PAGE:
“I have been cheated on,” admits gorgeous Aussie actress Naomi Watts, “ You always fear it. It’s horrible.”
The 35-year-old year old star of “Mulholland Drive,” who has become a leading Hollywood lady in the last couple of years thanks to movies like “The Ring” and her Oscar nominated role in “21Grams, “refuses to get specific on who cheated on her-- and why.
But it’s no big secret that her romance with blonde Aussie hunk Heath Ledger fell apart very abruptly in May without explanations from Naomi and Heath after they had been going hot and heavy. There was even talk of marriage.
Heath has moved onto new romances while Naomi has kept diplomatically silent about the split. Until the other day, during an interview in Hollywood.
“I’ve never been married of course,” she says, “But I’ve been forced to face infidelity and been hurt by it,” she says without naming names. “I know it comes with loss and pain.”
But Naomi admits she’s not the kind of woman who is able to bottle her emotions when it comes to matters of the heart.
Her revelations come in the wake of her latest film “We Don’t Live Here Anymore” a twisted tale of love, marriage and shocking infidelity.
Naomi plays Edith Evans who is married to Hank, played by Peter Strause from “Six Feet Under.” She embarks on a wild love affair with the husband (Mark Ruffalo) of her best friend played by Laura Dern.
Naomi speaks softly—about her movie role as the cheating wife—and of her own oft-fragile emotions.
“I know what it’s like to bottle emotions and I’ve definitely been guilty of that at times in my life,” says Naomi her blonde hair flowing to below her shoulders as she looks stunning in a low cut silk white dress. “But I know if I keep my emotions in I’ll explode over the most ridiculous thing. Suddenly it all comes bubbling out and I’ll be completely irrational.”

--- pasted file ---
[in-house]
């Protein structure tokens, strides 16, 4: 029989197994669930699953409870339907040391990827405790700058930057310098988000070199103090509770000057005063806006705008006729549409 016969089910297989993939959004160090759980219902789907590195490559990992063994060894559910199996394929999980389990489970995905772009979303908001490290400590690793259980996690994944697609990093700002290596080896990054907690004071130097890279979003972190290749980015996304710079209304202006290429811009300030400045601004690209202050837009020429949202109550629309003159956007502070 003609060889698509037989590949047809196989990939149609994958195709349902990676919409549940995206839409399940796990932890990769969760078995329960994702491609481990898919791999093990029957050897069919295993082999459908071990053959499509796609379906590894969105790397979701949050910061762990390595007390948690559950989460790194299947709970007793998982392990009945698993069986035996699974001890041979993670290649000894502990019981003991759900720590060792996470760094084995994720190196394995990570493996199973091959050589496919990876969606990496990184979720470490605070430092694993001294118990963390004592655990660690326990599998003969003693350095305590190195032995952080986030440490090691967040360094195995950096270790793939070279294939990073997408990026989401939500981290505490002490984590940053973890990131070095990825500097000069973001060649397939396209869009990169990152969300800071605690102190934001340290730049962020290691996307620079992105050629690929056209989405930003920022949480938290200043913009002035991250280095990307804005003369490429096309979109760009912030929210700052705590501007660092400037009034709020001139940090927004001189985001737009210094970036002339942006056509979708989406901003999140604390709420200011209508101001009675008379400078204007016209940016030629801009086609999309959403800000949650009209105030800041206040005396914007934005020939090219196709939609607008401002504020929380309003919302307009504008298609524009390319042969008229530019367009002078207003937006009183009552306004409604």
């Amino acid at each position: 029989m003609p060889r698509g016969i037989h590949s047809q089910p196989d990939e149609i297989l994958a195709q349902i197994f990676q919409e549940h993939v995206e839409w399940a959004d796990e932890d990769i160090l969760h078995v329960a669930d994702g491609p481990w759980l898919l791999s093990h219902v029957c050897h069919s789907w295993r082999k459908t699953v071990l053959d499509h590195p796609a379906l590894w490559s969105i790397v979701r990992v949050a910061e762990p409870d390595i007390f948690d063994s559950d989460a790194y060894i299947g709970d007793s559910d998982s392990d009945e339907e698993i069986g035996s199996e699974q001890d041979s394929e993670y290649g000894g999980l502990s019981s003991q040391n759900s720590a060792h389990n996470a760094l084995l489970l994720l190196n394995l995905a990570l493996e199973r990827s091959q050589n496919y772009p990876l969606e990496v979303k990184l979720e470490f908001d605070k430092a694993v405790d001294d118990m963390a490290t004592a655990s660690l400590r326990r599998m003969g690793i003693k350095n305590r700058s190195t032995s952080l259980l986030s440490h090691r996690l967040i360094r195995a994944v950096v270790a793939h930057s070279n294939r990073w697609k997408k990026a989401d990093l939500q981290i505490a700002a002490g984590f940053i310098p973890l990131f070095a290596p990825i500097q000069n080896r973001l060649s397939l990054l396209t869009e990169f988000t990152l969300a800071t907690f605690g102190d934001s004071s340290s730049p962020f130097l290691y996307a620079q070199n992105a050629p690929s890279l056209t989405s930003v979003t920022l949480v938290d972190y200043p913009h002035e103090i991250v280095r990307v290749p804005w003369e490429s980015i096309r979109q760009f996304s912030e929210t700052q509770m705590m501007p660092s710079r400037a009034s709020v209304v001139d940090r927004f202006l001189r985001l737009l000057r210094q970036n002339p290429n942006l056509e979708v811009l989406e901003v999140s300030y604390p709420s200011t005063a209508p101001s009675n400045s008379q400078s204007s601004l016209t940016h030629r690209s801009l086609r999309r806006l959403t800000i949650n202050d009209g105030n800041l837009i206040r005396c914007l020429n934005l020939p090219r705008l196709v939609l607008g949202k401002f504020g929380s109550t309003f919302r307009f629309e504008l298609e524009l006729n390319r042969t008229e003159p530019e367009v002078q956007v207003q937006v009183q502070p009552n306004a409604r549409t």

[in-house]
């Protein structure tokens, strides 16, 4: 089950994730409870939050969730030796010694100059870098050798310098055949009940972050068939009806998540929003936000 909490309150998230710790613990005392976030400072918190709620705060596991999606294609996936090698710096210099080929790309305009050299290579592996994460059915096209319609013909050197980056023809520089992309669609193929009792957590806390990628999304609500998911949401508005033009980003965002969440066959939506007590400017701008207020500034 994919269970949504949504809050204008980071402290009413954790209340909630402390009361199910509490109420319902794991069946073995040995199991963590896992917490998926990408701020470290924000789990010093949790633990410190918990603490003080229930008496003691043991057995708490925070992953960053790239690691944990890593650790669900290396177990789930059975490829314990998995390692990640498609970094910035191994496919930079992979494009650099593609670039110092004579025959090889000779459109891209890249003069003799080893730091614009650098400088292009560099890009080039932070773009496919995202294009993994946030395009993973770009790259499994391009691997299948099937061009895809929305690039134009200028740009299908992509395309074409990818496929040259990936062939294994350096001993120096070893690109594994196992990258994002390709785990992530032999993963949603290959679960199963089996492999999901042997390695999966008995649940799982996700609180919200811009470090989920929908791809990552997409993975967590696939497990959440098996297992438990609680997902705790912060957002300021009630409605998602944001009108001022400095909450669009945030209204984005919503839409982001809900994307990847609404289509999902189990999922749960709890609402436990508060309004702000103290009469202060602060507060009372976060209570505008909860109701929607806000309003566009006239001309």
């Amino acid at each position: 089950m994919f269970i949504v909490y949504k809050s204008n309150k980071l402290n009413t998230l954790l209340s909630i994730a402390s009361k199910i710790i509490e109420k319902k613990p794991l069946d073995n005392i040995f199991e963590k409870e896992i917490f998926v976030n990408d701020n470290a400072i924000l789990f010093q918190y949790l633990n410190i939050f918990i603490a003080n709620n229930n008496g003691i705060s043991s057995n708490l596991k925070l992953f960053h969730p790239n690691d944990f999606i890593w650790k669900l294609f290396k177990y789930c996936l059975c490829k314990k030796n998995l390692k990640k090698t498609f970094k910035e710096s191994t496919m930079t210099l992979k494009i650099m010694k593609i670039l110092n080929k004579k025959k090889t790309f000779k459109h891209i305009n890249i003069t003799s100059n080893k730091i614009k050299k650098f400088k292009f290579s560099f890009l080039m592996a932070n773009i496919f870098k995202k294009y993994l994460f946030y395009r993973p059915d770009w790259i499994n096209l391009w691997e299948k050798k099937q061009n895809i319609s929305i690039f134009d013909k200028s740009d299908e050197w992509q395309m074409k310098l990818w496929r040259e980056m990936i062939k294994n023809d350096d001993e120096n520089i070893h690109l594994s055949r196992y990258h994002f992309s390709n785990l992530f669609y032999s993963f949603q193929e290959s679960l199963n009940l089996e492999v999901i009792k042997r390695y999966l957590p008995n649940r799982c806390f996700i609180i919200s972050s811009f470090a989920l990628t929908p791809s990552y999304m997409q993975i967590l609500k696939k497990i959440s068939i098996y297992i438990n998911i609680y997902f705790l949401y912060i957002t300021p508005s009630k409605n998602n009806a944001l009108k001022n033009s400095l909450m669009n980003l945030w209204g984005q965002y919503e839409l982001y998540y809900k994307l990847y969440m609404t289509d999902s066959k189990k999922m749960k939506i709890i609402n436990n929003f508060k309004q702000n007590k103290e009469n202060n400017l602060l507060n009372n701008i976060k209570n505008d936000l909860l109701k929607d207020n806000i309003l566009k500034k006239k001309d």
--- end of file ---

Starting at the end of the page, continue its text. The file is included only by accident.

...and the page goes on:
She says she took the role of the cheating wife after another hugely emotional role opposite Sean Penn in her Oscar nominated role in “21 Grams.”
“This was an even tougher role,” she explains. “Playing Edith is difficult for me because I first thought it would be impossible for me to do it coming off that movie where my emotions were very external. But then I realized it was the kind of role I wanted to play because that’s what I love to do. Play the whole gamut…screaming and shouting and crying. I always feel I’m boring audiences when I’m not doing anything. When I’m not emoting. Being still and passive is very scary to me and I always think it’s not enough.”
So she grabbed the role of the traumatized wife who willingly jumps into bed with pal’s husband noting: “Edith is unhappy with her own husband and she doesn’t know how to deal with it. It’s hard to tell whether she embarks on the affair for her satisfaction or for revenge on her spouse.”
In the film her character instigates the affair. “She’s spent her life pleasing but now she’s very confused. Rather than confront her husband about his infidelities she goes the denial route and turns a blind eye to it. And she decides the only way she can survive -- because there’s no passion, truth kindness or love left in the marriage—is to jump into an affair. It’s her cry for help. It’s her next step in her journey in life.”